Investors had piled into the Dollar as well as U.S. stocks and bonds in recent months in anticipation that the world’s largest economy would continue to expand at a best-in-class pace, underpinning the greenback’s interest rate advantage against other currencies while enabling U.S. stocks to deliver superior returns to those of economies elsewhere that have continued to slow.
However, the once rip-roaring stock markets are a liability to the Dollar now the economic risks posed by coronavirus are increasing. Vast swathes of China’s economy appeared to be brought to a standstill by efforts to contain the virus and already Italy has been compelled to quarantine some towns and villages to prevent an already rapid spread of the disease.
“Travel shutdowns and lockdowns are proceeding apace. Notably, Israel has become the first country to officially recommend, not yet order, that ALL international travel be postponed unless absolutely essential,” says Michael Every, a strategist at Rabobank. “Is that an over-reaction? The WHO and EU would of course scream “Yes” and “Because markets”. But what is an individual holiday, shopping trip, or business meeting weighed up against the fat tail-risk of catching and spreading a virus that might decimate an economy and kill an untold number?”
Italy’s government announced a total of 528 confirmed cases Thursday, up from 400 Wednesday and zero last Thursday, although many of the new cases are still concentrated in the Lombardy and Veneto regions. And since Italy’s outbreak was confirmed other European Union countries including Austria, Spain, Croatia, Greece and Switzerland among others.
Both self-enforced and government imposed quarantines can leave companies without staff or customers while also disrupting supply chains, with each on their own are enough to have a significant impact on GDP which is defined as the sum total of all spending within an economy. And slower or contracting economic growth risks the same for corporate revenues and profits in affected markets, which would always be negative for stocks.
“Bearing in mind that the market is currently holding long USD positions, speculation of lower Fed interest rates has the capacity to take some steam out of its current buoyant tone. This may strengthen the safe haven status of the JPY and the CHF in the near-term. That said, the EUR remains an unattractive currency,” says Rabobank’s Every.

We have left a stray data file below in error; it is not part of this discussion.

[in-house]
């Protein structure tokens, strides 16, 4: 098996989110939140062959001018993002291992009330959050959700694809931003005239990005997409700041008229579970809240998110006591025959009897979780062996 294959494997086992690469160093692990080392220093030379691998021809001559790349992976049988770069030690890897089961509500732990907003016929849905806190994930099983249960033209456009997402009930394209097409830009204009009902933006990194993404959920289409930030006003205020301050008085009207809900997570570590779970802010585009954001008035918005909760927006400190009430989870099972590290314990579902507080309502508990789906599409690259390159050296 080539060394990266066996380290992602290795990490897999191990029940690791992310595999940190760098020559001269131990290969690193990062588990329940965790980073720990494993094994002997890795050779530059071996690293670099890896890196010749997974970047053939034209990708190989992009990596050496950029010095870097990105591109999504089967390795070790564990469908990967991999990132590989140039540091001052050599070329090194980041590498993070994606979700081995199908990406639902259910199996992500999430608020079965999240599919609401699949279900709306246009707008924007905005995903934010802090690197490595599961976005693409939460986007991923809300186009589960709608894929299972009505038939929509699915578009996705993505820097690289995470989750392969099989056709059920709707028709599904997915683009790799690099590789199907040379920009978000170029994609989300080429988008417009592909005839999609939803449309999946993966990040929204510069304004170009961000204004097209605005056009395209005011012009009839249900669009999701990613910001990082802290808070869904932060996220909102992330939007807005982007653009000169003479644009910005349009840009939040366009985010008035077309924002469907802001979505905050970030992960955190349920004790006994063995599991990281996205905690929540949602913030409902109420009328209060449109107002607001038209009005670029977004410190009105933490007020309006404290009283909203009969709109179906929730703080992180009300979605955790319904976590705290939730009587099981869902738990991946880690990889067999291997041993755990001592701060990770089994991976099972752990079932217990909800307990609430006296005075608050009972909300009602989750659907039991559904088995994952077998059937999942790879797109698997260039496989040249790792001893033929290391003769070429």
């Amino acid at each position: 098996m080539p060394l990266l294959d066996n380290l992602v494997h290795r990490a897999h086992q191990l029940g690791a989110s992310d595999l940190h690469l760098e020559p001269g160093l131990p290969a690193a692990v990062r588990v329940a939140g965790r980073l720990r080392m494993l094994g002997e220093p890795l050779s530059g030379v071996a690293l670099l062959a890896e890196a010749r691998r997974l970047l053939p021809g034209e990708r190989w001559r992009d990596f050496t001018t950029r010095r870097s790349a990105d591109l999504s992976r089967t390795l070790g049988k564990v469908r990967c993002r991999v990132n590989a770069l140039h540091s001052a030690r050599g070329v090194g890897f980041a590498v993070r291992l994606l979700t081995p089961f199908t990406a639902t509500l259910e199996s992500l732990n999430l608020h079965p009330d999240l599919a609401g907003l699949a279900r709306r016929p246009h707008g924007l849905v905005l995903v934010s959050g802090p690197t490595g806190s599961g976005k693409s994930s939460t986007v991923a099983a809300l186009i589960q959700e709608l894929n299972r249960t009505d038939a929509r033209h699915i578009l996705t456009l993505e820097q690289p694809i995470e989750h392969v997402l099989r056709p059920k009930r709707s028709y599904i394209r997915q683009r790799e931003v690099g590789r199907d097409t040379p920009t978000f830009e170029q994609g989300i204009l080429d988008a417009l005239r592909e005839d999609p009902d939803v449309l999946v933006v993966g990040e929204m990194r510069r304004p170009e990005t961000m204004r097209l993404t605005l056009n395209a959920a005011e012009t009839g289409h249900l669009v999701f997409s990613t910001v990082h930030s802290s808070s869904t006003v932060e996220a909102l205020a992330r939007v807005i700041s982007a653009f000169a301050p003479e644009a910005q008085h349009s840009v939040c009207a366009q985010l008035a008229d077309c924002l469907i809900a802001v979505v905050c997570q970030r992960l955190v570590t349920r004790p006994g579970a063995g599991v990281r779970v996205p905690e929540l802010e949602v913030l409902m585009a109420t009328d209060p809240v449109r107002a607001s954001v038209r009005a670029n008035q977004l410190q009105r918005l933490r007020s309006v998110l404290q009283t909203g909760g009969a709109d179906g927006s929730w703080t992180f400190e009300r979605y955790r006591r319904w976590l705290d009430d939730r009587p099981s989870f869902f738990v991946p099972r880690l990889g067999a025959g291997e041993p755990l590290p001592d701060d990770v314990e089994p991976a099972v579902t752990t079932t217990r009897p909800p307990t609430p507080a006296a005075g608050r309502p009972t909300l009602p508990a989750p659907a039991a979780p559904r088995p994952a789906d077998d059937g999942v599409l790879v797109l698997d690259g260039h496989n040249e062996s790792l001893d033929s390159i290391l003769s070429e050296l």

U.S. bond yields have fallen to record new lows this week as investors shifted from betting on only one interest rate cut coming from the Federal Reserve in 2020 to assuming that three are near a certainty. And three rate cuts would leave the Federal Funds rate at just 1%, on a par with the New Zealand cash rate and only 25 basis points above the British and Australian cash rates.
In other words, they’d all but wipe out the Dollar’s rate advantage over other currencies unless offset by rate cuts elsewhere. Rate cut bets are mounting as concerns about the outlook for growth in the U.S. are growing mid-way through a quarter that typically brings seasonal weakness. Official data confirmed a steady performance from the U.S. economy in the final quarter but the manufacturing sector was already weakening before the coronvirus.
"The industrial stagnation was well-established before the Covid-19 outbreak began, thanks mostly to the ongoing trade war. The virus epidemic can only make things worse, given the disruption to both final demand for manufactured goods and the global supply chain," says Ian Shepherdson, chief economist at Pantheon Macroeconomics. "The "slowdown" in growth which seems to be signalled by our GDP forecasts is a seasonal story, not a Covid-19 hit. That's likely coming in the second quarter."